Studying the transition from non-invasive ductal carcinoma in situ (DCIS) to life-threatening invasive breast cancer (IBC) is listed in the top quartile of the 100 research priorities by the Institute of Medicine of the National Academies. This proposal explores innovative ways to better understand how early stage DCIS progresses to IBC. We recently found that when a DCIS lesion highly expresses two genes (ErbB2 and 14-3-3?), they readily progress to IBC, and we have identified key molecular alterations in tumor cells contributing to this progression to IBC with increased invasion. However, breast cancer progression is not a "solo" performance of tumor cells. It evolves as the result of sophisticated interaction between tumor cells and their surrounding microenvironment stromal components. Indeed, our preliminary data indicate that ErbB2 and 14-3-3? co-overexpressing mammary tumor cells dynamically interact with and activate stroma during tumor progression. Therefore, we hypothesize that ErbB2/14-3-3? co-overexpressing breast cancer cells alter their stromal components and convert normal stroma (tumor suppressive) to activated stroma (tumor- promoting), which reciprocally provide a permissive microenvironment to promote progression from DCIS to IBC. Here, we propose three Specific Aims to explore the roles of stroma activation in the progression of ErbB2/1433? co-overexpressing DCIS to IBC using mammary gland-specific 14-3- 3?.neu bitransgenic mouse models, human MECs, and patients'breast tumor samples. We will 1) Determine the effects of ErbB2 and 14-3-3? co-overexpression in mammary tumors on their stroma, and the contribution of activated stroma to tumor progression and metastasis;2) Investigate the molecular mechanisms by which ErbB2 and 14-3-3? co-overexpressing mammary tumors induce stromal activation;3) Examine the clinical relevance of stromal activation in ErbB2/1433?+++ DCIS from patients and its association with progression to IBC and metastatic breast cancer. Significantly, these proposed studies on the functional impact and mechanisms of the reciprocal interactions between ErbB2/14-3-3? co-overexpressing breast tumor cells and their dynamic stromal microenvironment will bring exciting new biological insights on how DCIS progressing to IBC and may impact on the clinical management of patients. This could open a new venue for development of future strategies to reverse the tumor-enhancing effects of the activated stroma by re-establishing a suppressive microenvironment to effectively prevent or reverse the deadly transition of DCIS to IBC.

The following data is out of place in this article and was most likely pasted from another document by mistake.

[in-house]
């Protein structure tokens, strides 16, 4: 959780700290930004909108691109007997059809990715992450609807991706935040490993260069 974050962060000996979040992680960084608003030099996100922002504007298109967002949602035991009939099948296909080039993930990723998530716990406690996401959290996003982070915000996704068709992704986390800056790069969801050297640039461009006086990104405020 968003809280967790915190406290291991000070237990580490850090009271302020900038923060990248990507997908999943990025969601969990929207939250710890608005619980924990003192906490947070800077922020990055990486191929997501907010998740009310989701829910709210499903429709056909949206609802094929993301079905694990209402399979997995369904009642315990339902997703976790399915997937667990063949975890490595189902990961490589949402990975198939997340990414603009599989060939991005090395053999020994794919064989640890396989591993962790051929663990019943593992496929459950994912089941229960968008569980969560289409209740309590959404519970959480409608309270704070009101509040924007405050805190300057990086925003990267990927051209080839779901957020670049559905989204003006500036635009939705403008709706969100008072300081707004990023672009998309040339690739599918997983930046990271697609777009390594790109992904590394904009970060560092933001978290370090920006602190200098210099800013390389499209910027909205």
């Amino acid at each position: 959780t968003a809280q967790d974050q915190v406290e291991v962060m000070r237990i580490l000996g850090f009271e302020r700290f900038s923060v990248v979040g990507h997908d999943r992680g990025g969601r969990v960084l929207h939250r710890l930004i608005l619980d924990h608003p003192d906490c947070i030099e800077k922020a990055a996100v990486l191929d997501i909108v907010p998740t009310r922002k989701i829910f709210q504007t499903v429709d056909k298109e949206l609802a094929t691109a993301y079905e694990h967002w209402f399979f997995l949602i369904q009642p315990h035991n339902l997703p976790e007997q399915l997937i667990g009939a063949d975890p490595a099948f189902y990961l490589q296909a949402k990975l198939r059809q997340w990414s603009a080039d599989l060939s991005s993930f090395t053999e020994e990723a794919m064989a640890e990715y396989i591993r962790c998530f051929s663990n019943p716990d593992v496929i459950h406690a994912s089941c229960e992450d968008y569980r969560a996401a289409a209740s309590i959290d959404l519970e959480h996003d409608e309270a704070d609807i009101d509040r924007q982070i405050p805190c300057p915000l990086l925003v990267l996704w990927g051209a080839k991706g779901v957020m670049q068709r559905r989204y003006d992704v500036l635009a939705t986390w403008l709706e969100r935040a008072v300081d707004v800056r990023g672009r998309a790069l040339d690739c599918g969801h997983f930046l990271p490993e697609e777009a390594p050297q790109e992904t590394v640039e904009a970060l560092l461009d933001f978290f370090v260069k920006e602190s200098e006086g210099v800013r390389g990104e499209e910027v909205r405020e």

Public Health Relevance

Breast cancer affects one out of eight women in this country and the transition from non-invasive ductal carcinoma in situ (DCIS) to life-threatening invasive breast cancer (IBC) is the key step in breast cancer progression that ultimately leads to patient death. Our proposed investigations will shed new light on the mechanism of the deadly transition of ErbB2/1433? co-overexpressing DCIS to IBC by exploring the roles of ErbB2/1433?-mediated alterations of both tumor cells and their surrounding stroma microenvironment. The timely information will lead to improved patient care by opening a new venue for development of future strategies to reverse the tumor-enhancing effects of the activated stroma via re-establishing a suppressive microenvironment to effectively prevent or reverse DCIS progression to IBC.

Agency
National Institute of Health (NIH)
Institute
National Cancer Institute (NCI)
Type
Research Project (R01)
Project #
2R01CA112567-06A1
Application #
8239147
Study Section
Tumor Microenvironment Study Section (TME)
Program Officer
Mohla, Suresh
Project Start
2005-01-01
Project End
2017-06-30
Budget Start
2012-09-01
Budget End
2013-06-30
Support Year
6
Fiscal Year
2012
Total Cost
$266,292
Indirect Cost
$97,753
Name
University of Texas MD Anderson Cancer Center
Department
Microbiology/Immun/Virology
Type
Other Domestic Higher Education
DUNS #
800772139
City
Houston
State
TX
Country
United States
Zip Code
77030
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